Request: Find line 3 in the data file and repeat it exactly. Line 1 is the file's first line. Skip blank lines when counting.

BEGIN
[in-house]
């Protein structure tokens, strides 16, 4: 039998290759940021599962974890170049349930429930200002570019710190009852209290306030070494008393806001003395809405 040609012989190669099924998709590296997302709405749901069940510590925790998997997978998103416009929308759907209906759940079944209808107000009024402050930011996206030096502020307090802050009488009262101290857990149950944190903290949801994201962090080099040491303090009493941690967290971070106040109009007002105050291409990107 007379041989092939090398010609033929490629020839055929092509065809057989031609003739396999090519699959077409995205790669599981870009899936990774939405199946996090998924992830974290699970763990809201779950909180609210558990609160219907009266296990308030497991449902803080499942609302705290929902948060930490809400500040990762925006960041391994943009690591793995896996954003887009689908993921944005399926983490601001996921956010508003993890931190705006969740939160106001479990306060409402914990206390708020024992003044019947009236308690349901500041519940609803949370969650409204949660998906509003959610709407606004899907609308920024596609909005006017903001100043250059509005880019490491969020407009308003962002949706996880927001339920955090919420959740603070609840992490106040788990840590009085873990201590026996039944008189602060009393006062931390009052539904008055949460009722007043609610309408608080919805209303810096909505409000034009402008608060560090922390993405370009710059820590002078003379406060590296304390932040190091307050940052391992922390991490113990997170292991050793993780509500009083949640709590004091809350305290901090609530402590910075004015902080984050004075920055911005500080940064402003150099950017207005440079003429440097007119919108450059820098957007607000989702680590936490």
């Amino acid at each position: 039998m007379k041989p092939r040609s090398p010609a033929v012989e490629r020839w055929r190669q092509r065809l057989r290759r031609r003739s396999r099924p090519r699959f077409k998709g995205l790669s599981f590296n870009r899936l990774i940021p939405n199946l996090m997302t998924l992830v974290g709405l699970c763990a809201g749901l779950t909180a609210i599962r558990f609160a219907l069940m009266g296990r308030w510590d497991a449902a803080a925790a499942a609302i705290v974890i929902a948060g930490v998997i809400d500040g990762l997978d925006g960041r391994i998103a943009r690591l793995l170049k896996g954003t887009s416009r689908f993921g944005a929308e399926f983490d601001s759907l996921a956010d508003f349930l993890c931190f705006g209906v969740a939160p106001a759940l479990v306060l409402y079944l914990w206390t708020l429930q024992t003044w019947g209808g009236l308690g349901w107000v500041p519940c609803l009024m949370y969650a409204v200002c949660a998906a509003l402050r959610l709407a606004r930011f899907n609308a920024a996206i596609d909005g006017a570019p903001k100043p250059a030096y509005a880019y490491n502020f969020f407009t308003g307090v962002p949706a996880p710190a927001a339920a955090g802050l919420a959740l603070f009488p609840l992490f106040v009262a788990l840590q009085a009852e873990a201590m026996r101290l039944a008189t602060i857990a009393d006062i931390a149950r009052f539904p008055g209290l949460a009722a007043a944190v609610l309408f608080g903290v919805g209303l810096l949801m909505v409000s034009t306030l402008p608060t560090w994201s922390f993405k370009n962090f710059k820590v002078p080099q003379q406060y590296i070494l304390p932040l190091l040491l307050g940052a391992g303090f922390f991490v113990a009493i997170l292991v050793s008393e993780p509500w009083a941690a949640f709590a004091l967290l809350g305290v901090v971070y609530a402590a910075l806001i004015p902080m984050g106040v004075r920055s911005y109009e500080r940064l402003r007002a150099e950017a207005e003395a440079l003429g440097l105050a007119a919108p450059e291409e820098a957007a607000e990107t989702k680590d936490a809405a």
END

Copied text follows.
């Amino acid at each position: 039998m007379k041989p092939r040609s090398p010609a033929v012989e490629r020839w055929r190669q092509r065809l057989r290759r031609r003739s396999r099924p090519r699959f077409k998709g995205l790669s599981f590296n870009r899936l990774i940021p939405n199946l996090m997302t998924l992830v974290g709405l699970c763990a809201g749901l779950t909180a609210i599962r558990f609160a219907l069940m009266g296990r308030w510590d497991a449902a803080a925790a499942a609302i705290v974890i929902a948060g930490v998997i809400d500040g990762l997978d925006g960041r391994i998103a943009r690591l793995l170049k896996g954003t887009s416009r689908f993921g944005a929308e399926f983490d601001s759907l996921a956010d508003f349930l993890c931190f705006g209906v969740a939160p106001a759940l479990v306060l409402y079944l914990w206390t708020l429930q024992t003044w019947g209808g009236l308690g349901w107000v500041p519940c609803l009024m949370y969650a409204v200002c949660a998906a509003l402050r959610l709407a606004r930011f899907n609308a920024a996206i596609d909005g006017a570019p903001k100043p250059a030096y509005a880019y490491n502020f969020f407009t308003g307090v962002p949706a996880p710190a927001a339920a955090g802050l919420a959740l603070f009488p609840l992490f106040v009262a788990l840590q009085a009852e873990a201590m026996r101290l039944a008189t602060i857990a009393d006062i931390a149950r009052f539904p008055g209290l949460a009722a007043a944190v609610l309408f608080g903290v919805g209303l810096l949801m909505v409000s034009t306030l402008p608060t560090w994201s922390f993405k370009n962090f710059k820590v002078p080099q003379q406060y590296i070494l304390p932040l190091l040491l307050g940052a391992g303090f922390f991490v113990a009493i997170l292991v050793s008393e993780p509500w009083a941690a949640f709590a004091l967290l809350g305290v901090v971070y609530a402590a910075l806001i004015p902080m984050g106040v004075r920055s911005y109009e500080r940064l402003r007002a150099e950017a207005e003395a440079l003429g440097l105050a007119a919108p450059e291409e820098a957007a607000e990107t989702k680590d936490a809405a």